I walk past the Royal Exchange each day and at the start of the project I had some good shots of the exterior all lit up at night.
Whilst I wait for the nights to draw in once again so I can get the shot I'd like I thought I'd have a look around and came across this wonderful ceiling in the entrance.
This is an important milestone, week 26, halfway through the project!
Eyed this shot up a while ago just outside Tower Hill station. I sat patiently waiting for anyone to walk past matching the pose of the background.
Found the contrast between the new and old, warm and cool, interesting.
Pass these mirrors everyday and thought it was about time I took a self portrait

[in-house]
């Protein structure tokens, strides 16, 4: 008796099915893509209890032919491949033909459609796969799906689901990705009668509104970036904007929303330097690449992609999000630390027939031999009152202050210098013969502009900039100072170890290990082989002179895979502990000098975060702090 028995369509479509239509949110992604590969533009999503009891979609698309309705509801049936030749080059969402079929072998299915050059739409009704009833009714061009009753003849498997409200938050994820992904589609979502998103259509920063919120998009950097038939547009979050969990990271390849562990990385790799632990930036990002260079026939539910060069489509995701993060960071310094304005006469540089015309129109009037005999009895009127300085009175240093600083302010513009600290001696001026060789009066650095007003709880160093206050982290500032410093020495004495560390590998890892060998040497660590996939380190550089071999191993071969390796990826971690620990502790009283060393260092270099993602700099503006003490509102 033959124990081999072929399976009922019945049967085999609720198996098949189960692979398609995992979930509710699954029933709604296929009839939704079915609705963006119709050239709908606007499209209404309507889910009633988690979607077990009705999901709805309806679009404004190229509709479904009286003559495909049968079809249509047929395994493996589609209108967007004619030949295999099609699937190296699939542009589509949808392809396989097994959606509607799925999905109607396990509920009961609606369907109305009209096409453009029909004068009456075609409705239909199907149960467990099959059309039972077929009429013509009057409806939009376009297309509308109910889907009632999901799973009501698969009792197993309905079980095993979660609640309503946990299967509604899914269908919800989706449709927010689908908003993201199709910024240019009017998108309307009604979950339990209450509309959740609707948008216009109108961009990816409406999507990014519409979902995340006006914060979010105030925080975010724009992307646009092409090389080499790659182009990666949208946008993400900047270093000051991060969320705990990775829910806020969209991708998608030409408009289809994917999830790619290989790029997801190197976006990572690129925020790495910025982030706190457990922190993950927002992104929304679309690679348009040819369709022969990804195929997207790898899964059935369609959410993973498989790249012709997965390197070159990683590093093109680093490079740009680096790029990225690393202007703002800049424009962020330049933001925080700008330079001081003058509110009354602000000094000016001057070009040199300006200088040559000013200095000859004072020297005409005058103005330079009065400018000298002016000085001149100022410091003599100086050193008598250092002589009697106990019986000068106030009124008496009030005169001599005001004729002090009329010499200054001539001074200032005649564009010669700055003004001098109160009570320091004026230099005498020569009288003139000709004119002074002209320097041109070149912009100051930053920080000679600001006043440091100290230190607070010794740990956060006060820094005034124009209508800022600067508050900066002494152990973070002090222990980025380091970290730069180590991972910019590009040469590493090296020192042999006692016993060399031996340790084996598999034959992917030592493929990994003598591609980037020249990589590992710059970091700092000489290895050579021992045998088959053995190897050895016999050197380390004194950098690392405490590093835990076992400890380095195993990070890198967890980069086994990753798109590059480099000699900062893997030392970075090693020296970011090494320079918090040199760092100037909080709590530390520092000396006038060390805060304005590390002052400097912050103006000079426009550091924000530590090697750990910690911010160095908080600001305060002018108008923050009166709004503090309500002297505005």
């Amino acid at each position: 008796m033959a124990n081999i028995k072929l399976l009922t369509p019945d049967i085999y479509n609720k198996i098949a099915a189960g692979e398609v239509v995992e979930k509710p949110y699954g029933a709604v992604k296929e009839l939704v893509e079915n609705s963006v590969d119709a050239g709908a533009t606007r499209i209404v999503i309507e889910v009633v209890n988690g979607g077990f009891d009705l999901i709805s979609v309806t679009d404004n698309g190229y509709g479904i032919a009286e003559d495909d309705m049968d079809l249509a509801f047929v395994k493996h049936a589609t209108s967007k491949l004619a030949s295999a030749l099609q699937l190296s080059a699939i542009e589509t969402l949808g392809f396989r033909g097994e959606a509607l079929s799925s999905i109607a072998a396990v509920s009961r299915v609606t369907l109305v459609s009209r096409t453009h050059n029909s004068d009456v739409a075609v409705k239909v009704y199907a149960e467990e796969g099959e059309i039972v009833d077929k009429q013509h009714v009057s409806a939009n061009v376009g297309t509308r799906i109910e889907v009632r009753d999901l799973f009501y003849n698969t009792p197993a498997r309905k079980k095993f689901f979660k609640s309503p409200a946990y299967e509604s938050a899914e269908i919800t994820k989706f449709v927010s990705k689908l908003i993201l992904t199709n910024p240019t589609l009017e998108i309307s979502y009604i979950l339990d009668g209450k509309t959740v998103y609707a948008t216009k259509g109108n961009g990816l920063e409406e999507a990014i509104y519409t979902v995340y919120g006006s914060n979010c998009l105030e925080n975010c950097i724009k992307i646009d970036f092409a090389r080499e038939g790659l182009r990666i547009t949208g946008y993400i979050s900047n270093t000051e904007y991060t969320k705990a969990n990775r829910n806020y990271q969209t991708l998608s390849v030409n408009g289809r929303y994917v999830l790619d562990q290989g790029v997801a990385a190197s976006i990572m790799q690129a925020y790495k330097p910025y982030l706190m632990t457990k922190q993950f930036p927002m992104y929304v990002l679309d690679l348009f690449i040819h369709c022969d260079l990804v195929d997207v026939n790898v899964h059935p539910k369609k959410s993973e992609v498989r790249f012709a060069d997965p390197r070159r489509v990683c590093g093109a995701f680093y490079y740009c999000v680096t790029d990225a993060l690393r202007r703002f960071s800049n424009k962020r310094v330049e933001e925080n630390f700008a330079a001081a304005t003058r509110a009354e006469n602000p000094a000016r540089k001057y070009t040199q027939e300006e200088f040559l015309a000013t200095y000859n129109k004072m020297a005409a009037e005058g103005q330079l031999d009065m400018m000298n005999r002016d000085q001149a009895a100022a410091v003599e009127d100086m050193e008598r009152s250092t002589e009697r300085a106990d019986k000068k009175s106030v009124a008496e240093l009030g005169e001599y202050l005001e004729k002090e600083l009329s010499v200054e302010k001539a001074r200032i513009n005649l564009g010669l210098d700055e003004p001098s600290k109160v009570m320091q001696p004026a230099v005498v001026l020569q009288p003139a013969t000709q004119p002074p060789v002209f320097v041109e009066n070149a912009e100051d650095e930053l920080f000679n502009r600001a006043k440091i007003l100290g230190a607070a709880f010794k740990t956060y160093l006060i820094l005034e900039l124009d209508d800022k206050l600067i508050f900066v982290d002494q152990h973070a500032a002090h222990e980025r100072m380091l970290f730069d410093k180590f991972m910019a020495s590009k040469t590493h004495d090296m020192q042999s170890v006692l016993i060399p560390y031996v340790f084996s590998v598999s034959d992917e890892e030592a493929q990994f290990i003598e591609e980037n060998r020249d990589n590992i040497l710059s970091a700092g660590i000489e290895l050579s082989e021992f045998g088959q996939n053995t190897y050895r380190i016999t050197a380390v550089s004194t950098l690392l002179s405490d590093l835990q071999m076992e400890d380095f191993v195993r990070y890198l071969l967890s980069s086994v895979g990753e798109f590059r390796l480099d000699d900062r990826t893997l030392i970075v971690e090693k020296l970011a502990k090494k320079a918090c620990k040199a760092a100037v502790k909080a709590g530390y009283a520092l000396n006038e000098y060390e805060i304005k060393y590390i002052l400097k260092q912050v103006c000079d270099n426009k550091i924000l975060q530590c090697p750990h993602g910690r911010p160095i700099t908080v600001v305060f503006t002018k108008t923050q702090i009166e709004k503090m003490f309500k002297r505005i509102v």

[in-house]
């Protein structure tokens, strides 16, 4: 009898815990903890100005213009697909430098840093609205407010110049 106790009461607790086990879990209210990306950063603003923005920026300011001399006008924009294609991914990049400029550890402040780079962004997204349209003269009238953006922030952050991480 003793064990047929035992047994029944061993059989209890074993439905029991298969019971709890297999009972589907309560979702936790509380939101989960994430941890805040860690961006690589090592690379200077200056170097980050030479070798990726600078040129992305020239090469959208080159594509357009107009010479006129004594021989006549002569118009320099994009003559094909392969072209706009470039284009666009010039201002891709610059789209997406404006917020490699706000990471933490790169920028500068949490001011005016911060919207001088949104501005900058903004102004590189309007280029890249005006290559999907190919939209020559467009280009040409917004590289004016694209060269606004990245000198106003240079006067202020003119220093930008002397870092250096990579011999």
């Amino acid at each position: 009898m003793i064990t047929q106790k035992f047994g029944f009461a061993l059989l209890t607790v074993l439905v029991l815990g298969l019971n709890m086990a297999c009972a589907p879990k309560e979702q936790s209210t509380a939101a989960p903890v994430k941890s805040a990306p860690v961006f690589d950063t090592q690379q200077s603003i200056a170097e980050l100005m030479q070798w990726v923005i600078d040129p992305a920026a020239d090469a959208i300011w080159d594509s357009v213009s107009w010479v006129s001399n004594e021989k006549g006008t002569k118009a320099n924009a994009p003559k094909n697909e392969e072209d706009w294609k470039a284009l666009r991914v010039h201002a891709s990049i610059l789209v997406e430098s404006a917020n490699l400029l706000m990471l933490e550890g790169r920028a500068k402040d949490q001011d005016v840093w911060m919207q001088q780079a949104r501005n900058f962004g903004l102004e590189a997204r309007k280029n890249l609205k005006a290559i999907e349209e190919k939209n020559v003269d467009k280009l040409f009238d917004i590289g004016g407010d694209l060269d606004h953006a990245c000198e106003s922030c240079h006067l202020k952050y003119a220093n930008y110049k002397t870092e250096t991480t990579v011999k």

Wandered into another of the MANY churches in the square mile, and I just loved the ceiling.
Fantastic reflections from the windows near monument.
St Pauls from a slightly different perspective
Revisited the Brick lane area and well I have a thing about dilapidated doors
An example of why I always try to carry my camera everywhere. I was rushing back to the office and saw these chaps hanging around. Only took one frame and only noticed the chap checking his phone when I got it uploaded to the computer.
There is no doubt that the Gherkin (30 St Marys Axe) is an interesting piece of architecture, indeed I have many images of it these past 35 weeks already but none that I felt were good enough.